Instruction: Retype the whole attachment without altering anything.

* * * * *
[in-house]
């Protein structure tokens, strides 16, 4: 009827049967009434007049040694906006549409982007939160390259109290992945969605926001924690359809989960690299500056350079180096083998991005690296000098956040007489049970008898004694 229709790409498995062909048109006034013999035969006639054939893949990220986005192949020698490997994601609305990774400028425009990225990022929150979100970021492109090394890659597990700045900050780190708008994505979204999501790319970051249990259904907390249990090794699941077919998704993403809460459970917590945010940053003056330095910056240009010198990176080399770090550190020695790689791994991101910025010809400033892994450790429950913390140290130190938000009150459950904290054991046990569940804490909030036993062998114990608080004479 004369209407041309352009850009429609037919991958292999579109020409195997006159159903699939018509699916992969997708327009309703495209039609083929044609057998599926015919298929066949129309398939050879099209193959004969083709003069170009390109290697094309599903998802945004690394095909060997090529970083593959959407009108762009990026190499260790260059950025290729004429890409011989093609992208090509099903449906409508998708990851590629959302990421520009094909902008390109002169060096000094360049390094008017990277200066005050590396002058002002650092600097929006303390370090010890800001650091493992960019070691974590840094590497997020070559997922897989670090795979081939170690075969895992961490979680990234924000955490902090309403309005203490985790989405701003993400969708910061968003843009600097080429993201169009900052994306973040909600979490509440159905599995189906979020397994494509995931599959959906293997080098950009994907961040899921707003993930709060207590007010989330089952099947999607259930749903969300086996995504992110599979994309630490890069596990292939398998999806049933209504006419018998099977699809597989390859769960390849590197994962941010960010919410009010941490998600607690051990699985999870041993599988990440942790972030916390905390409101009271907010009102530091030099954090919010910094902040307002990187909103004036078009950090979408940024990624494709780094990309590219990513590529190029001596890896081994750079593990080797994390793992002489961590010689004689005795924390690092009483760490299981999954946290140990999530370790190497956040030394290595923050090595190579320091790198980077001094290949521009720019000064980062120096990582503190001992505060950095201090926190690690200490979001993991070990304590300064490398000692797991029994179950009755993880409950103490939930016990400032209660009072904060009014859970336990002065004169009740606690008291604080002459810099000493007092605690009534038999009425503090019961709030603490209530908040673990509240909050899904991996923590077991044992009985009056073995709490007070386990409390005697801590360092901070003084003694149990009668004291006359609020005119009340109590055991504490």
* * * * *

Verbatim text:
[in-house]
């Protein structure tokens, strides 16, 4: 009827049967009434007049040694906006549409982007939160390259109290992945969605926001924690359809989960690299500056350079180096083998991005690296000098956040007489049970008898004694 229709790409498995062909048109006034013999035969006639054939893949990220986005192949020698490997994601609305990774400028425009990225990022929150979100970021492109090394890659597990700045900050780190708008994505979204999501790319970051249990259904907390249990090794699941077919998704993403809460459970917590945010940053003056330095910056240009010198990176080399770090550190020695790689791994991101910025010809400033892994450790429950913390140290130190938000009150459950904290054991046990569940804490909030036993062998114990608080004479 004369209407041309352009850009429609037919991958292999579109020409195997006159159903699939018509699916992969997708327009309703495209039609083929044609057998599926015919298929066949129309398939050879099209193959004969083709003069170009390109290697094309599903998802945004690394095909060997090529970083593959959407009108762009990026190499260790260059950025290729004429890409011989093609992208090509099903449906409508998708990851590629959302990421520009094909902008390109002169060096000094360049390094008017990277200066005050590396002058002002650092600097929006303390370090010890800001650091493992960019070691974590840094590497997020070559997922897989670090795979081939170690075969895992961490979680990234924000955490902090309403309005203490985790989405701003993400969708910061968003843009600097080429993201169009900052994306973040909600979490509440159905599995189906979020397994494509995931599959959906293997080098950009994907961040899921707003993930709060207590007010989330089952099947999607259930749903969300086996995504992110599979994309630490890069596990292939398998999806049933209504006419018998099977699809597989390859769960390849590197994962941010960010919410009010941490998600607690051990699985999870041993599988990440942790972030916390905390409101009271907010009102530091030099954090919010910094902040307002990187909103004036078009950090979408940024990624494709780094990309590219990513590529190029001596890896081994750079593990080797994390793992002489961590010689004689005795924390690092009483760490299981999954946290140990999530370790190497956040030394290595923050090595190579320091790198980077001094290949521009720019000064980062120096990582503190001992505060950095201090926190690690200490979001993991070990304590300064490398000692797991029994179950009755993880409950103490939930016990400032209660009072904060009014859970336990002065004169009740606690008291604080002459810099000493007092605690009534038999009425503090019961709030603490209530908040673990509240909050899904991996923590077991044992009985009056073995709490007070386990409390005697801590360092901070003084003694149990009668004291006359609020005119009340109590055991504490």